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girl stuff

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As we know, my ash tree is a boy. He's made his pollen-y flowers and I'm guessing he's all done with his part in the flower-fruit-seed process. Since he doesn't have much to tell me about the other half of the process, I thought I'd take a walk down the street and visit the girl ash tree to see what she's up to.

When I last took some pictures of her flowers (on May 3rd), they looked like little green tadpoles - round head, skinny tail - with curly tongues coming out of them - which I assume was some female flower part reaching out to catch pollen.


Two weeks later on the 17th, the female flowers looked like this:


Some of those tadpole heads now have a single short green leaf growing out of them. Even the flowers on the bottom right of the picture look like they are starting to elongate, with a tiny leaf tip beginning to protrude from the circular head. I think the tadpole head is really the ovary of the flower and these new leaves are actually the fruit of the ash tree. I remember from the tree id book we looked at last month that the fruit of the ash tree is a single samara (the maple tree fruit is a double samara, so think half of one of those!).

Thumbnail image for thetreebook4.jpg

This looks about right. Long finger-like flowers (which frustratingly seem to be mislabeled here as the male flowers) develop into the long single-winged samaras. The book says, "It looks like a tiny airplane propeller and grows in clusters on female trees." Here are the propellers just four days later on May 21st:


And some new ones starting to develop:


The close-up pictures reveal a sort of ugly, brown blob at the spot where the round head/ovary of the flower is swelling up. The fruit seems to be growing from the side or from under this. Here are some just breaking out of these brown shells.


Ick, they're starting to look like bugs to me! I'm sorry to say this to my girlfriend ash tree, but whole bunches of these really are kind of nasty looking.


I hadn't expected fruit development to look so messy. At first, I thought there was some kind of dirt or gunk stuck on the flowers. Maybe it was the pollen? But the samaras in the top right of the picture look much cleaner and neater. I guess the flowers/fruit in the front are simply in that awkward tween stage.

from seed to maple tree

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This week I went looking for a book to help me answer some of my questions about the keys on my maple tree. I found From Seed to Maple Tree by Laura Purdie Salas, which is one book in a series of books for kids on different life cycles, including From Seed to Apple Tree, From Seed to Pine Tree, From Caterpillar to Butterfly, and From Tadpole to Frog.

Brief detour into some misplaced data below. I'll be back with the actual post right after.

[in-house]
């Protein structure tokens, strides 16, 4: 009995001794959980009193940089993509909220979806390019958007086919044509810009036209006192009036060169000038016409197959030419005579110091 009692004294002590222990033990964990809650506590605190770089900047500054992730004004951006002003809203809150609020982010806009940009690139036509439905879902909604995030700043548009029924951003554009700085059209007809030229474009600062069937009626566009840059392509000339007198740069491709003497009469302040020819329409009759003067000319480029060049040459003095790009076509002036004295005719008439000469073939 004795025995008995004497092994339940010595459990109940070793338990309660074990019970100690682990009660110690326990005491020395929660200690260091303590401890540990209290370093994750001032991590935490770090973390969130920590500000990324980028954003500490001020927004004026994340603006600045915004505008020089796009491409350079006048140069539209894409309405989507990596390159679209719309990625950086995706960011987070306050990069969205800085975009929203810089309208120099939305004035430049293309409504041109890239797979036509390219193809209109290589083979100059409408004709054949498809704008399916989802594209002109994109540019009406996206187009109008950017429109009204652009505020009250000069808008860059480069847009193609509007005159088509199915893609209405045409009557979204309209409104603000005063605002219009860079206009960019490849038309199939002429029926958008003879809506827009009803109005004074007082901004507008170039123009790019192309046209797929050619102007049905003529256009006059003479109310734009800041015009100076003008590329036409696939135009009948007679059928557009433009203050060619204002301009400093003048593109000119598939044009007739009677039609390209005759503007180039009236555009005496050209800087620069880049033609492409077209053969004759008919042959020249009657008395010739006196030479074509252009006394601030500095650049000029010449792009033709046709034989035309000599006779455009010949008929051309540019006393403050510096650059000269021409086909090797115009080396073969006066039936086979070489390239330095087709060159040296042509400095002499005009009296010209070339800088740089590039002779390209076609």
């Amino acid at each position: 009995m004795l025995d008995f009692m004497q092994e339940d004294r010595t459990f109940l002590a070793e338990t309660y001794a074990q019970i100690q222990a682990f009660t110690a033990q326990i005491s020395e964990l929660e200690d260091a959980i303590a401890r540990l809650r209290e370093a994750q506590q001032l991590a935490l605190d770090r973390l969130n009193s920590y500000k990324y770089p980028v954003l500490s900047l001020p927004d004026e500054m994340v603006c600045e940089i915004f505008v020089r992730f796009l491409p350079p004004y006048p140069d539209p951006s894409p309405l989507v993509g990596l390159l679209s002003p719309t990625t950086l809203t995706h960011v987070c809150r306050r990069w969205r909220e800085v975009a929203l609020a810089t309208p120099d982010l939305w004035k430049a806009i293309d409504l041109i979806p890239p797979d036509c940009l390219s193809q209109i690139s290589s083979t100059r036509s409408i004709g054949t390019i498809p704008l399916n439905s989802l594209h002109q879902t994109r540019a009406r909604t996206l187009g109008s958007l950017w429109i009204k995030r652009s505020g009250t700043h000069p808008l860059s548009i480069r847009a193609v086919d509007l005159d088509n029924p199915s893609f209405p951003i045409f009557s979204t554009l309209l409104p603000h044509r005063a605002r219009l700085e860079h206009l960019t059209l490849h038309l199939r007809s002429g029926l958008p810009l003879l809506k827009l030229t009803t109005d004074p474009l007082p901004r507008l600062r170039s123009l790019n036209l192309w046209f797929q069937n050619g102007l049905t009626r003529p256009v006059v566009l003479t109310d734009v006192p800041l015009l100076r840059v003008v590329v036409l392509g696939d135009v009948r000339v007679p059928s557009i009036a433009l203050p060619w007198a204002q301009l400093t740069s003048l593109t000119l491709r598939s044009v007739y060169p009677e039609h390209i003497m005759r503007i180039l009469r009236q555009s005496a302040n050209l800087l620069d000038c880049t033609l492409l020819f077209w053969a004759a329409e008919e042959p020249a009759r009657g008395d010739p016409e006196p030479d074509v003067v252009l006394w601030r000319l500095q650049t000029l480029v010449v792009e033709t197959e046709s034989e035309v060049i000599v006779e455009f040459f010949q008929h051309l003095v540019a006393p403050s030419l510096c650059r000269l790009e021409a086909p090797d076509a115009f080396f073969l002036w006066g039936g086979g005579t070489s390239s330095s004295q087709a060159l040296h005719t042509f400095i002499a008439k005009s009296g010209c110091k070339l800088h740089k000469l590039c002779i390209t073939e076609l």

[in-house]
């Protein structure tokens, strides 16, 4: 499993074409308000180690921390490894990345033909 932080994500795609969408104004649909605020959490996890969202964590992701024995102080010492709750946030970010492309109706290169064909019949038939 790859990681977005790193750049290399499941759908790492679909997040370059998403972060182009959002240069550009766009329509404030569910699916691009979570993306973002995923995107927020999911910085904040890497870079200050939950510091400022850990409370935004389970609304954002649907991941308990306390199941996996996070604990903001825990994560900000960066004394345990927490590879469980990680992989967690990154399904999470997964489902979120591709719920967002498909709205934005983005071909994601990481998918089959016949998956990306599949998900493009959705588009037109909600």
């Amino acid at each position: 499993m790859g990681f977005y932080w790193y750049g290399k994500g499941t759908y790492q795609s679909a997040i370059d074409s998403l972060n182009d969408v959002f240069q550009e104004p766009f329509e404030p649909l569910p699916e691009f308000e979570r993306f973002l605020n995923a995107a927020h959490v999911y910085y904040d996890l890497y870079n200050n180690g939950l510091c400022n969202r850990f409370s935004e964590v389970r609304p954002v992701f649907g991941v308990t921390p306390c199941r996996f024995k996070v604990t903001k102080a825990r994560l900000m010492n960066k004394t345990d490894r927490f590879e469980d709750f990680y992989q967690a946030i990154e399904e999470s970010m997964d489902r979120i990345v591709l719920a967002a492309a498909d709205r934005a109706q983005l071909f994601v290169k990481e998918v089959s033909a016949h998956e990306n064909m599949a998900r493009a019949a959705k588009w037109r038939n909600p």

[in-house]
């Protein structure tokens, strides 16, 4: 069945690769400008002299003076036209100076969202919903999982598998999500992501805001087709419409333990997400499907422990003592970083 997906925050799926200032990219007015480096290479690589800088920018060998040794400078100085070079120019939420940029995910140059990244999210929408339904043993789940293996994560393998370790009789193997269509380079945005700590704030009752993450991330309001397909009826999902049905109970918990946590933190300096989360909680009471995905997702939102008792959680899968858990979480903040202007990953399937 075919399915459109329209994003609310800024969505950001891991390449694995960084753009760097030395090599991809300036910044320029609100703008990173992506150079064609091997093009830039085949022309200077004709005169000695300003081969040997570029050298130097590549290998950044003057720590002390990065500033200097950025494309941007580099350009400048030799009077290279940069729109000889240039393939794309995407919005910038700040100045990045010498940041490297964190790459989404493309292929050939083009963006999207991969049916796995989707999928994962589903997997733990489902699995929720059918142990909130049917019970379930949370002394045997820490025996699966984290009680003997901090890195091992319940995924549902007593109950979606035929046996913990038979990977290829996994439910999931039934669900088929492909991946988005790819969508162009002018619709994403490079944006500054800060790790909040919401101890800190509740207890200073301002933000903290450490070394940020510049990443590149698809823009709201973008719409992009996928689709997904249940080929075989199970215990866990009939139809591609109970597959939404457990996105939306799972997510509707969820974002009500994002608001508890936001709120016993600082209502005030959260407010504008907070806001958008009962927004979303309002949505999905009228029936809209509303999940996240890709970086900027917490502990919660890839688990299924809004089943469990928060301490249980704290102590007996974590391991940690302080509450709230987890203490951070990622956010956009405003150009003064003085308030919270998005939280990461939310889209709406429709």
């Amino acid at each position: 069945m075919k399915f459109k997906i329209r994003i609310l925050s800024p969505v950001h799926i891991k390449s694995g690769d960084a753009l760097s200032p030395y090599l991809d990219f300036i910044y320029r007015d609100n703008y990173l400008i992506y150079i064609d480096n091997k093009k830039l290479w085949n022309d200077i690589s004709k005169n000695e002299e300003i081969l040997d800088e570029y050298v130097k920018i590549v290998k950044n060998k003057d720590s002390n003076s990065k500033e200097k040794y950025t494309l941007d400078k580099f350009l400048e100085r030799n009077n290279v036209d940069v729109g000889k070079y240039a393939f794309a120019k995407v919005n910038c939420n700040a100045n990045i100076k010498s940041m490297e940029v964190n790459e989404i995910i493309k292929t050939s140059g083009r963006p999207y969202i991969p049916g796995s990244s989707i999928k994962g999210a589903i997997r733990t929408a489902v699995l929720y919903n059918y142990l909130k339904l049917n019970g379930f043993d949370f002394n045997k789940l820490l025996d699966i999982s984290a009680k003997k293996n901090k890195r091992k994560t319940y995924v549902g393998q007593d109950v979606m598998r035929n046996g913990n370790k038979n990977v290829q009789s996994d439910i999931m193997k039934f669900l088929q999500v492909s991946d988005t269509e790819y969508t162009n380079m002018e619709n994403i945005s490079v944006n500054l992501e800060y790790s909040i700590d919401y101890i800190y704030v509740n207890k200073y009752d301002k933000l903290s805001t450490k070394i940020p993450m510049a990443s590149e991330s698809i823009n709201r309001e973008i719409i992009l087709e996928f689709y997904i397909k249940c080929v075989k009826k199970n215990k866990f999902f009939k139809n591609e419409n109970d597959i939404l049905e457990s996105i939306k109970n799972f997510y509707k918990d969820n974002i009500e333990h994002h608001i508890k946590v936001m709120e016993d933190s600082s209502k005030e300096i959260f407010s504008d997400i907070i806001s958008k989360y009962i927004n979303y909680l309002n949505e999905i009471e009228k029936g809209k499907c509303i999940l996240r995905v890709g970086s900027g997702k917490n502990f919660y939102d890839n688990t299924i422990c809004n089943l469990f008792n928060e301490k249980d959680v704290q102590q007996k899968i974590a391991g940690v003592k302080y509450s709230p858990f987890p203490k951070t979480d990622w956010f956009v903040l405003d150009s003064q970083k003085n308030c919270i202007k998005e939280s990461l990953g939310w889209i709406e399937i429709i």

I found the book in our local library. It's one of a dozen or so kids books that explain the basics of how trees develop. I found the pictures most appealing in this book. Jeff Yesh is the illustrator for the entire the Life Cycle series and his pictures are big and bright, filling the whole page with color.

Salas begins by telling us that trees have life cycles too just like the animals.


Every tree starts as a seed.


The maple tree, she tells us, grows about 1 foot each year and is called a seedling until it is 2 meters tall. After 30-40 years it becomes a mature tree. Its growth slows down and it begins to produce flowers. (Note: the maple tree in this book is a sugar maple, so its flowers look a little different from the bright green flowers that appeared on my Norway maple.)


From Salas's description, it seems that the sugar maple is a monoecious tree, which means that one tree will have both male and female flowers. In fact, one flower may have both male and female parts. (After doing a little research, I found out that the Norway maple is like the ash tree and can be either monoecious or dioecious.) However the boy and girl flowers are arranged, pollen from the male parts is brought over to the female parts, with a little help from the birds and the bees, and you get fruit!


The book confirms that these little winged helicopter thingies are indeed the fruit of the maple tree. In the sugar maple, you can really see the two seeds in the large green section of the samara. The Norway maple fruit is a little different. It's all green and, as we discovered a couple of weeks ago, has a wider wingspan. Here's a picture one of the hundreds that have recently fallen off of the tree in front of my house.


Salas explains that the maple fruit ripens on the tree and should fall from the tree in the fall. This makes me think that the samaras falling from all the Norway maples around me aren't ripe yet. Someone should tell them that, because they are everywhere! Apparently, the seeds need to hide in the fallen leaves to keep from being eaten by squirrels and birds.